It’s been a considerable amount of time since I finished watching Test Pattern and I am still in shock. Although I am not American, I am very familiar with the themes of this movie: the #MeToo movement, the defective health system in America, social inequality, and sexism. What is most distressing — especially when you combine all these themes — is that what happens after a crime is as traumatic as the crime itself.
In the beginning, Test Pattern feels like a romantic comedy, which is also reflected in the score. Renesha (Brittany S. Hall), a young black woman, is out with friends of hers, having a good time. Toward the end of the evening, a young White man, Evan (Will Brill), clumsily approaches Renesha. He ends up getting her phone number, but it takes some time before he gathers enough courage to call her. After this bumpy start, the two begin a relationship and fall in love.
The mood and tone of the movie change dramatically on the evening of the first day of Renesha’s new job. Test Pattern slowly morphs into a psychological thriller. Renesha receives a telephone call from Amber (Gail Bean), one of her friends, asking to go out. Initially, Renesha is hesitant. After all, she has to work the morning after. But finally, she gives in and promises her boyfriend not to make it too late.
During their night out, two men approach Renesha and Amber for some drinks and dancing. Too much alcohol and weed lead to things getting completely out of hand. The whole night seems to be a hazy nightmare. Renesha finally wakes up in the bed of one of the men. She feels ashamed and guilty. Moreover, she is confused because she only remembers bits and pieces of the sexual assault.
But the nightmare isn’t over for her. Evan is adamant about reporting the crime and getting a rape kit. He drags his girlfriend from hospital to hospital before they finally have access to one. Test Pattern is now a drama. They finally report the crime, but in the meantime, the tension between the couple grows. Ultimately, the fact that Renesha remembers very little of what happened during that fatal night works to her disadvantage.
Because of the various issues the film deals with, Renesha is not once, but twice a victim. It’s the two men who put pressure on the two women to consume way too much alcohol and weed for their own good. At first, because of his shyness, Evan seems to be an exception. But it’s he who decides to report the assault. Renesha, on the other hand, is very reluctant. She blames herself and keeps on apologizing to Evan. It’s also Evan who insists on the rape kit. Although he comes across initially as a caring and protective man, he ignores his girlfriend’s feelings. Renesha needs time and some rest to come to terms with what has happened the night before.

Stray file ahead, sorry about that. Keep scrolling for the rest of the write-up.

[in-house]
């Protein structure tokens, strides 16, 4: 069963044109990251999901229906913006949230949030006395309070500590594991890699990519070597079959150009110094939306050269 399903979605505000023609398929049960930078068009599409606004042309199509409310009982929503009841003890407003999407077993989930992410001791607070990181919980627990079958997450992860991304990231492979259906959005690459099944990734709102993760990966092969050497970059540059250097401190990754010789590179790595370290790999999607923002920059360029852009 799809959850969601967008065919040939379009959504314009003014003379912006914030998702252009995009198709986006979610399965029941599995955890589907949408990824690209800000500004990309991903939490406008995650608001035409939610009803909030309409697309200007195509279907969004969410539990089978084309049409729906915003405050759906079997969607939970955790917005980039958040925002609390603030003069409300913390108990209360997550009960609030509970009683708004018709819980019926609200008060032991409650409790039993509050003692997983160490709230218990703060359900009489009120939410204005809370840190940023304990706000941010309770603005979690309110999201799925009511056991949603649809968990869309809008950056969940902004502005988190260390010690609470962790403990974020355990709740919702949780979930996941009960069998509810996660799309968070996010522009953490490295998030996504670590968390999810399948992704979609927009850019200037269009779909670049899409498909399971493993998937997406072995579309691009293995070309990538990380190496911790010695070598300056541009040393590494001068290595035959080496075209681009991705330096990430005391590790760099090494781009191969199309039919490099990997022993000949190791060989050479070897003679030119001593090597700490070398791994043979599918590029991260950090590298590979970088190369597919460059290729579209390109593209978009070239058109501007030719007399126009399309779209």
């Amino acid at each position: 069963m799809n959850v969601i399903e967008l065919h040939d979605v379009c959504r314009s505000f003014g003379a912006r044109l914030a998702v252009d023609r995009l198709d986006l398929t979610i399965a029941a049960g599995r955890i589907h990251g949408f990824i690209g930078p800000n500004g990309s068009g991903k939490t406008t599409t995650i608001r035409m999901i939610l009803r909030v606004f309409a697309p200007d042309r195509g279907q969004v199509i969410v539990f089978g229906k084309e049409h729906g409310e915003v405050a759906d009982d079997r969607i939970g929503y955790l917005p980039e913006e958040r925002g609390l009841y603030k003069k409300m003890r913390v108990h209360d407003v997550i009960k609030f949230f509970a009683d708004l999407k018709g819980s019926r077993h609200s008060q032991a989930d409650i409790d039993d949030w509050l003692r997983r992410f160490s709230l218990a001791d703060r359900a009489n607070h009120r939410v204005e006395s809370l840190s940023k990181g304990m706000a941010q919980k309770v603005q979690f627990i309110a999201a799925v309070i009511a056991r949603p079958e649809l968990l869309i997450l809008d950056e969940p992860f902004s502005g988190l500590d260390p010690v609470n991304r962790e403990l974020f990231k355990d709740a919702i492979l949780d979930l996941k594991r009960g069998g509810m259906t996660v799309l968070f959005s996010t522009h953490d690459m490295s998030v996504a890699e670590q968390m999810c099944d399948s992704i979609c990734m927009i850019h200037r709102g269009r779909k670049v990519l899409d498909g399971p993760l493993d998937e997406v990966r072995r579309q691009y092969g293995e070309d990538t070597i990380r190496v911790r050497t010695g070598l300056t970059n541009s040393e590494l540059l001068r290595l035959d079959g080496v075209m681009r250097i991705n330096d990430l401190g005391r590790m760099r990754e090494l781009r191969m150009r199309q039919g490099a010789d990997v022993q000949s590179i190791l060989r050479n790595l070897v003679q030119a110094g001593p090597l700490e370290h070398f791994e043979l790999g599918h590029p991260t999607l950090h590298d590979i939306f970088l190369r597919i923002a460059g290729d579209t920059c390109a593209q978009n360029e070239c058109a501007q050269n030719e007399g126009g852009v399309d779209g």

We mustn’t forget that we are also dealing with an interracial couple, a tattoo artist, and a highly educated woman. Test Pattern also takes place in Austin; at the beginning of their night out, Renesha and Amber discuss the infamous Austin bombings of 2018 which targeted Black and Hispanic people. Amber doesn’t mince her words. She doesn’t feel safe anymore, and even blames Trump. It also means that, as Black women, Renesha and Amber both face the effects of racism and sexism which permeate the entire film.
The fact that Evan and Renesha are rejected by several hospitals is not fiction, either. This is a stark reality for many: if you don’t have any medical insurance, you are simply screwed. This applies also when you have the wrong medical insurance. On top of it all, not every medical facility has rape kits (or not enough). And when they do, they don’t have the necessary expert personnel. When Renesha finally undergoes the medical examination, the whole procedure is extremely humiliating. It’s no wonder that many sexual assault victims choose not to report such crimes.
The hashtag #MeToo may have almost disappeared from Twitter and other social media platforms. That doesn’t mean, however, that the problems have been solved. Far from it. Test Pattern articulates that America is in a crisis, on different levels. It’s already traumatic enough when a woman becomes the victim of a sexual crime. The judicial system, the health care system, and even male partners may try to help, but they often just augment the trauma.
This is Shatara Michelle Ford’s first feature film, both as a director and writer. Test Pattern is a brilliant movie that relies on a strong screenplay and presents serious issues as seen through the eyes of a Black woman. The set design, soundtrack, and cinematography all support and reflect the three different genres the movie moves through beautifully. Go see Test Pattern — it could become one of the best films of the year.
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